European Energy Prices Hit Fresh Records As “Polar Plunge” Looms
Thanks to our bumbling, echo chamber-dwelling betters at COP26, EU carbon prices hit a record Eur66/mt on November 15–the first trading day after the UN Climate Change Conference. Energy prices also witnessed a sharp uptick, driven by extreme cold weather forecasts.
The price of EU carbon dioxide allowances (EUAs) under the EU Emissions Trading System (ETS) closed at Eur65.93/mt — that’s a rise of 4 percent. While European gas prices ended the day above Eur80/mt — an increase of 7 percent.
As reported by spglobal.com, temperatures across much of Europe are forecast to plunge well-below seasonal average in the final week of November as a powerful Arctic front descends deep into the continent.
The latest GFS run (shown below) confirms this, and sees the mercury tumbling as much as 10C below the November norm.
Lows of -10C (14F) are set to hit the UK before the month’s end as a “snow-laden polar plunge” kick-starts what threatens to be “the worst winter since the Big Freeze of 2010,” reports the express.co.uk quoting James Madden, a forecaster for Exacta Weather.
“Waning solar activity means chances are high for a little ice age winter this year with notable periods of cold and snow,” explains Madden. “We have high confidence for the most cold and wintry conditions since Dec 2010 developing towards the end of the year. This could bring excessive cold temperatures and periods of widespread snow.”
This forecast is supported by Centrica, Britain’s top energy supplier, who has warned its 9 million customers to prepare for an icy blast that could last as long as six weeks, reports oilprice.com.
This doesn’t bode well for UK energy supplies which have already been depleted this year due to 1) last winter’s historic and long-lasting chill, and 2) failing renewables. As reported by Bloomberg, power prices in the UK soared to GBP2000 (the second highest level on record) on Monday as low wind levels exposed the market to a supply crunch.
The story is the same across much of Europe, too, as well as in transcontinental Russia. According to a note from EnergyScan: “The power spot prices soared near 230€/MWh in NW Europe, lifted by forecasts of higher demand and weak wind and solar generation.”
Rolling Power Outages Expected This Winter
Europe risks rolling power outages if there is a prolonged period of cold weather this winter — this is according to the chief executive of Trafigura, one of the world’s biggest commodity traders.
Speaking to the Financial Times, Jeremy Weir said there was still insufficient natural gas across the continent despite the promise of increased flows from Russia: “We haven’t got enough gas at the moment quite frankly. We’re not storing for the winter period. So hence there is a real concern that … if we have a cold winter that we could have rolling blackouts in Europe.”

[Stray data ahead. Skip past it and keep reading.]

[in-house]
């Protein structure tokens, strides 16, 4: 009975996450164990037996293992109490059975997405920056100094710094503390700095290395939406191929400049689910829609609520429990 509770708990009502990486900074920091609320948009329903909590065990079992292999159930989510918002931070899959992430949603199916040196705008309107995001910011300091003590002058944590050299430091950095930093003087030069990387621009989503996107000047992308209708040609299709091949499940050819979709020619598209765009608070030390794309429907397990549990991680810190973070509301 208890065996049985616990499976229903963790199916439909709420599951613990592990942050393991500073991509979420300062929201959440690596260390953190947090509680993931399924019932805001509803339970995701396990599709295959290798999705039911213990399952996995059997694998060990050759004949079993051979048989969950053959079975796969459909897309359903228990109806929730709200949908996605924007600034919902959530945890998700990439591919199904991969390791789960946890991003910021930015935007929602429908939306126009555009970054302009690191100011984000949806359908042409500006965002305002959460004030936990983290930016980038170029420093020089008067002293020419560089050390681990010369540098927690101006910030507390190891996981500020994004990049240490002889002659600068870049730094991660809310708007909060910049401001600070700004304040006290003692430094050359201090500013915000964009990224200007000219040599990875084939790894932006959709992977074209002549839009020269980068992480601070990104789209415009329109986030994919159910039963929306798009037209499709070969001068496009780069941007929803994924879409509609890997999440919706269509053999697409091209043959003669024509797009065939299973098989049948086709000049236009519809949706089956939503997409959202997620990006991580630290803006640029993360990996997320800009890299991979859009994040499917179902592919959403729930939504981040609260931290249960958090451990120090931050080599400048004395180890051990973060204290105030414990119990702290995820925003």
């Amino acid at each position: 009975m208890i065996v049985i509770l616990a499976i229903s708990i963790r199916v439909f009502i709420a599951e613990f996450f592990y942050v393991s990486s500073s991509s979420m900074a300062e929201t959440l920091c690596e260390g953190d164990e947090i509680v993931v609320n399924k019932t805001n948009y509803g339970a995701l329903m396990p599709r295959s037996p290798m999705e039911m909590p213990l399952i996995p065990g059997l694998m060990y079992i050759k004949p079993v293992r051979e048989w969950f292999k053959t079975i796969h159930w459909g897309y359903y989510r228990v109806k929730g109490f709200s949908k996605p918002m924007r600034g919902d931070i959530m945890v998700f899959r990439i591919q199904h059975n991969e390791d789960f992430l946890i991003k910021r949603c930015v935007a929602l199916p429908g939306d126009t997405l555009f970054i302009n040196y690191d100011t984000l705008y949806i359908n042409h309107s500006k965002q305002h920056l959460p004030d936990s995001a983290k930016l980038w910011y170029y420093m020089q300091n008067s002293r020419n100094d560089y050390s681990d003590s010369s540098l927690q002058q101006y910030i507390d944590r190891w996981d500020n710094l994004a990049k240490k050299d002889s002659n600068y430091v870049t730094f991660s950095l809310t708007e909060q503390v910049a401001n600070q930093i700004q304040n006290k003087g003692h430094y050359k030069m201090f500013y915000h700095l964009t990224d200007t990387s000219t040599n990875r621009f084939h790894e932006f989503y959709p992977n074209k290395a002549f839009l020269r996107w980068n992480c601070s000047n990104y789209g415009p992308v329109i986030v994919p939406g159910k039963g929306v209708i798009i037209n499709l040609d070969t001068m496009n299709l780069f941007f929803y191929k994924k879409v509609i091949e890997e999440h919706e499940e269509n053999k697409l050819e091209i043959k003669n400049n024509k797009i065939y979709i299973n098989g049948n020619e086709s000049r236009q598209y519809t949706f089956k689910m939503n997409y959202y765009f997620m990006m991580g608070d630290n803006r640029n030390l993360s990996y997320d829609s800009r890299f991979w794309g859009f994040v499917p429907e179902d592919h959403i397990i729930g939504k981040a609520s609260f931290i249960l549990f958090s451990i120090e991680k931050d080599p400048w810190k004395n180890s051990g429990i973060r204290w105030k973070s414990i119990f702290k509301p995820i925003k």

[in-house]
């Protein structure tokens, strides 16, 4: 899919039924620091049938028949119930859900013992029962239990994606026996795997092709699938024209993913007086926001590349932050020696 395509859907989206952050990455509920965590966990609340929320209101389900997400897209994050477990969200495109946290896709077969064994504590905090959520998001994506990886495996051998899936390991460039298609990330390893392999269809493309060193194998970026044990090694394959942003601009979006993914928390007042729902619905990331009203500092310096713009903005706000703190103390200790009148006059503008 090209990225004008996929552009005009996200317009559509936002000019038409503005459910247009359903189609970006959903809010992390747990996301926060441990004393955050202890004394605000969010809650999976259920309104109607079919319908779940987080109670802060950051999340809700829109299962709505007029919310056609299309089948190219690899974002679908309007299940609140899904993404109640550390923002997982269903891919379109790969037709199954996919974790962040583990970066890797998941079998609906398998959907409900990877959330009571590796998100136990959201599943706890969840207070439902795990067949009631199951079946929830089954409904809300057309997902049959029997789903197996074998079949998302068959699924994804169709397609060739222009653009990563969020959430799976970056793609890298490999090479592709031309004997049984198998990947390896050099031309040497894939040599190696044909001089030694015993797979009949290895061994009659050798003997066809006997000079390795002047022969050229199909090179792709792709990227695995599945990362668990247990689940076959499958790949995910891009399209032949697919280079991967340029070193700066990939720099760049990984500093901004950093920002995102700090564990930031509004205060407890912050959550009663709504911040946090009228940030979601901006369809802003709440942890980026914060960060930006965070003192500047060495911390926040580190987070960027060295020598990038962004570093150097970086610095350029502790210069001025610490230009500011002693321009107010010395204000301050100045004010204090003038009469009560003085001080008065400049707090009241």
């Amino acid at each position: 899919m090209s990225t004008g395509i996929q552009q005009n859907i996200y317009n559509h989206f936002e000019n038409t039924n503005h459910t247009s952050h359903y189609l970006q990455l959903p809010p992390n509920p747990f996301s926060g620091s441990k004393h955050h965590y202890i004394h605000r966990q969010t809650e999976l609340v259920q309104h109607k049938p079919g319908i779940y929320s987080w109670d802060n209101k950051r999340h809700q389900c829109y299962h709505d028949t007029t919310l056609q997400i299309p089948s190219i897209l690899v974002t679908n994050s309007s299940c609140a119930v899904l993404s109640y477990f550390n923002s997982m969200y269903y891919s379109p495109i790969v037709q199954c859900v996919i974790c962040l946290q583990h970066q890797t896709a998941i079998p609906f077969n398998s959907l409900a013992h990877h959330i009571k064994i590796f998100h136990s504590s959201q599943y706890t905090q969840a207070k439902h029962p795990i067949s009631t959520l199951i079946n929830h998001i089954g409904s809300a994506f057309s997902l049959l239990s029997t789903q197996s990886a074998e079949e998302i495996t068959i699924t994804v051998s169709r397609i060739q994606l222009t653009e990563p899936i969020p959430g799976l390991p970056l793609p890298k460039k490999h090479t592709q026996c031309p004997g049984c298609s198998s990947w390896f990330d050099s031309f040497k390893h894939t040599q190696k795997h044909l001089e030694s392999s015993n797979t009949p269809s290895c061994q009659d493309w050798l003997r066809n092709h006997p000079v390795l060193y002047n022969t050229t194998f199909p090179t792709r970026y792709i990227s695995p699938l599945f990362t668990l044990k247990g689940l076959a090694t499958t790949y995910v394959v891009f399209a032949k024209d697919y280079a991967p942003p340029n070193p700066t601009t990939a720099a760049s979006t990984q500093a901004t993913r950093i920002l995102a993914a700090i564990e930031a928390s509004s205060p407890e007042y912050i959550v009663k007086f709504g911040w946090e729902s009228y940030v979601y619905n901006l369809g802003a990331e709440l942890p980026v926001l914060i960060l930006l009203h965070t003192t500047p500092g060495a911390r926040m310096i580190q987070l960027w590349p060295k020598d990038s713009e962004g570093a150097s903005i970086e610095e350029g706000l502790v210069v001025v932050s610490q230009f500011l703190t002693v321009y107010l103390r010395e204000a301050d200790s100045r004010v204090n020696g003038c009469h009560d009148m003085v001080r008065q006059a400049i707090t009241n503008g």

Russia had ordered their state gas giant Gazprom to begin filling the storage facilities it controls in Germany and Austria, boosting hopes that exports to Europe would rise. However, there has been only limited increases in supply from Russia over the past week and on Monday Gazprom booked lower pipeline capacity for December, continues the FT article.
Some industries have already been forced to cut production as a result of shortages/record prices, and markets are expected to remain tight until at least the spring of 2022.
Europe is heavily reliant on gas after abandoning coal in a bid to save the unicorns from the boogeyman–or some such nonsense, but the upshot of such an extreme policy is that governments are now cutting the gas supply to non-essential industries in an attempt to maintain the electricity grid. However, Weir isn’t convinced that these measures will be enough to stave off blackouts.
The COLD TIMES are returning, the mid-latitudes are REFREEZING, in line with the great conjunction, historically low solar activity, cloud-nucleating Cosmic Rays, and a meridional jet stream flow (among other forcings).
Both NOAA and NASA appear to agree, if you read between the lines, with NOAA saying we’re entering a ‘full-blown’ Grand Solar Minimum in the late-2020s, and NASA seeing this upcoming solar cycle (25) as “the weakest of the past 200 years”, with the agency correlating previous solar shutdowns to prolonged periods of global cooling here.
Furthermore, we can’t ignore the slew of new scientific papers stating the immense impact The Beaufort Gyre could have on the Gulf Stream, and therefore the climate overall.
Prepare accordingly— learn the facts, relocate if need be, and grow your own.
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Grand Solar Minimum + Pole Shift